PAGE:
The Fukushima nuclear emergency in Japan created a move in the uranium space that was unbelievable. Those who had shorted the uranium miners have made some money. This is the problem with growth stocks, many investors looking for a quick profit are just as quick to get out of a stock if it begins to turn to the negative.
I had told several investors that I was getting out of uranium shortly after the DOE (Department of Energy) stated it would be dumping uranium into the spot market. This wasn't because I thought this group was going to price down, but because I believed it may trend sideways for a while. It seemed like the market had priced some of these names for $100/lb. uranium. That assumption seemed to be correct as the spot market was moving up a few dollars a week. But just as the uranium market was going to take off, 1.3 million pounds hit the spot market. Rumors were that China had dumped some uranium to artificially keep the price down and, shortly after, the DOE stated it would start getting rid of its inventory. This created a bearish short term trend in this space.
Now that the Fukushima tragedy has occurred, there are several problems associated with getting into this trade. The first is the extra uranium coming to the spot market. The DOE said it would be selling 2000 tonnes of uranium per year from 2011 to 2013. The Department of Energy has approximately 58000 tonnes built up from the cold war. The reasoning for the sale was supposedly to help cover the cost of cleaning up the Portsmouth enrichment plant in Ohio. This report was bearish for the price of uranium, as it stated the price would decrease 4.9 to 8.9 from the November of 2010 price of $60.25/lb. This would place the price of uranium in the $55/lb range. The spot market didn't react very fast to the announcement, or at least as fast as I thought it would. But as of recently, the price of uranium is already trading in that range.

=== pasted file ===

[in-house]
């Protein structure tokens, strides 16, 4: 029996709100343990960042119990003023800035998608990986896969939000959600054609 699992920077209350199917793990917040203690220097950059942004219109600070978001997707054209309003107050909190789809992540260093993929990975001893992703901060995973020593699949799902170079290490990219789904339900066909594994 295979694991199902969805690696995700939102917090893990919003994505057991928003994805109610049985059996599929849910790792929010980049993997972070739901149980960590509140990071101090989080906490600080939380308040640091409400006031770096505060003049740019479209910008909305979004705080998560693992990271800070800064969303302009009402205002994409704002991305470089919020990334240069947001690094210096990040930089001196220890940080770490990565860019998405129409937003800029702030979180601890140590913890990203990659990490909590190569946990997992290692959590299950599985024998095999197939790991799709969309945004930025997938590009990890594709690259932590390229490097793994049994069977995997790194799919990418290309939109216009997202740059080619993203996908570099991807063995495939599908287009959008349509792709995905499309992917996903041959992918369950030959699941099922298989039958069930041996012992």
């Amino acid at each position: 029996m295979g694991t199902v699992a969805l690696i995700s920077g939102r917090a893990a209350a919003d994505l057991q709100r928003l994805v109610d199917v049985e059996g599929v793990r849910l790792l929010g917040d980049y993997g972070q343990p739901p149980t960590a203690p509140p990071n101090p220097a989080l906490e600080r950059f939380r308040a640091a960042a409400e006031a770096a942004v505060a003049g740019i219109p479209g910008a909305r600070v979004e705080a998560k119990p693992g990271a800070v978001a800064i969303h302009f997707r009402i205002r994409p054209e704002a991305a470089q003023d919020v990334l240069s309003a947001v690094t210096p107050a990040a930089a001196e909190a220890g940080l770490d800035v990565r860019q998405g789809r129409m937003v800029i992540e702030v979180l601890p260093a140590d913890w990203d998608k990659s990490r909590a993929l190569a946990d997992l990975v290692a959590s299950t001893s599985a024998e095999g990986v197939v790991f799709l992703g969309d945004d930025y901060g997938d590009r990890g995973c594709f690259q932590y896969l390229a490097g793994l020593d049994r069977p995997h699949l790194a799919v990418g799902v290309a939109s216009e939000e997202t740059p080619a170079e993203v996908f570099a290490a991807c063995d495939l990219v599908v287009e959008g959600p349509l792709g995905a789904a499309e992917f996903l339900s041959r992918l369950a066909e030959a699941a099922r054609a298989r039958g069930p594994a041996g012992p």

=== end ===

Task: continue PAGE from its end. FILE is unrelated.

Many of the uranium names were bid up before Japan's earthquake and subsequent tsunami so the initial re-tracement seemed to be valuing many of the names within the realm of proper value of current long term uranium prices. At the time of the initial fall in pricing, valuation seemed correct. But after cutting many market caps in half, the selling seems overdone. Let's see what this means for the companies within this industry.